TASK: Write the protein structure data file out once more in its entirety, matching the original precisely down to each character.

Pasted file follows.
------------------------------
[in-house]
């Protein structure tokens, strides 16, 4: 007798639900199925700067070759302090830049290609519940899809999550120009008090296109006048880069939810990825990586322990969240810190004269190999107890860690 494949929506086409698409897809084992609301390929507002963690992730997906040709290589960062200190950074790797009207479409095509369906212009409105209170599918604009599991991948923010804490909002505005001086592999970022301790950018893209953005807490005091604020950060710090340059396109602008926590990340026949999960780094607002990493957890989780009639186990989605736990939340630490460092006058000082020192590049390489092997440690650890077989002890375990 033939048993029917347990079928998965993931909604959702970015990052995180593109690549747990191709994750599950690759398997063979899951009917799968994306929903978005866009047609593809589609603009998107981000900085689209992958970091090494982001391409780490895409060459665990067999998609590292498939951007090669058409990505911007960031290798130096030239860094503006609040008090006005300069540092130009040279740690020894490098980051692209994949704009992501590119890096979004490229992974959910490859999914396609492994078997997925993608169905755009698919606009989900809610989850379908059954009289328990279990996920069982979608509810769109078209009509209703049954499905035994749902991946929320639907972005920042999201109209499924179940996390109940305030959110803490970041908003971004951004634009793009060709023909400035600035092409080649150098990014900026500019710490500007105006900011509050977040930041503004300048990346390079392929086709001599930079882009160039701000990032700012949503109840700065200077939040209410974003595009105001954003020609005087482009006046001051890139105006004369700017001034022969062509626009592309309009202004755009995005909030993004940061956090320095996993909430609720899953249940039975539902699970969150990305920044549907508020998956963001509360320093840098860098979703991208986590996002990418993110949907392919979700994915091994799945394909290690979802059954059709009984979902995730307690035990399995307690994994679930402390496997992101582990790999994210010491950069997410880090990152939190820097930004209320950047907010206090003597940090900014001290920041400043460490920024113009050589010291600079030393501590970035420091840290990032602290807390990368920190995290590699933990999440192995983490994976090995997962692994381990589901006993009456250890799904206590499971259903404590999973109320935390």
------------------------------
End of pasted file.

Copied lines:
[in-house]
């Protein structure tokens, strides 16, 4: 007798639900199925700067070759302090830049290609519940899809999550120009008090296109006048880069939810990825990586322990969240810190004269190999107890860690 494949929506086409698409897809084992609301390929507002963690992730997906040709290589960062200190950074790797009207479409095509369906212009409105209170599918604009599991991948923010804490909002505005001086592999970022301790950018893209953005807490005091604020950060710090340059396109602008926590990340026949999960780094607002990493957890989780009639186990989605736990939340630490460092006058000082020192590049390489092997440690650890077989002890375990 033939048993029917347990079928998965993931909604959702970015990052995180593109690549747990191709994750599950690759398997063979899951009917799968994306929903978005866009047609593809589609603009998107981000900085689209992958970091090494982001391409780490895409060459665990067999998609590292498939951007090669058409990505911007960031290798130096030239860094503006609040008090006005300069540092130009040279740690020894490098980051692209994949704009992501590119890096979004490229992974959910490859999914396609492994078997997925993608169905755009698919606009989900809610989850379908059954009289328990279990996920069982979608509810769109078209009509209703049954499905035994749902991946929320639907972005920042999201109209499924179940996390109940305030959110803490970041908003971004951004634009793009060709023909400035600035092409080649150098990014900026500019710490500007105006900011509050977040930041503004300048990346390079392929086709001599930079882009160039701000990032700012949503109840700065200077939040209410974003595009105001954003020609005087482009006046001051890139105006004369700017001034022969062509626009592309309009202004755009995005909030993004940061956090320095996993909430609720899953249940039975539902699970969150990305920044549907508020998956963001509360320093840098860098979703991208986590996002990418993110949907392919979700994915091994799945394909290690979802059954059709009984979902995730307690035990399995307690994994679930402390496997992101582990790999994210010491950069997410880090990152939190820097930004209320950047907010206090003597940090900014001290920041400043460490920024113009050589010291600079030393501590970035420091840290990032602290807390990368920190995290590699933990999440192995983490994976090995997962692994381990589901006993009456250890799904206590499971259903404590999973109320935390």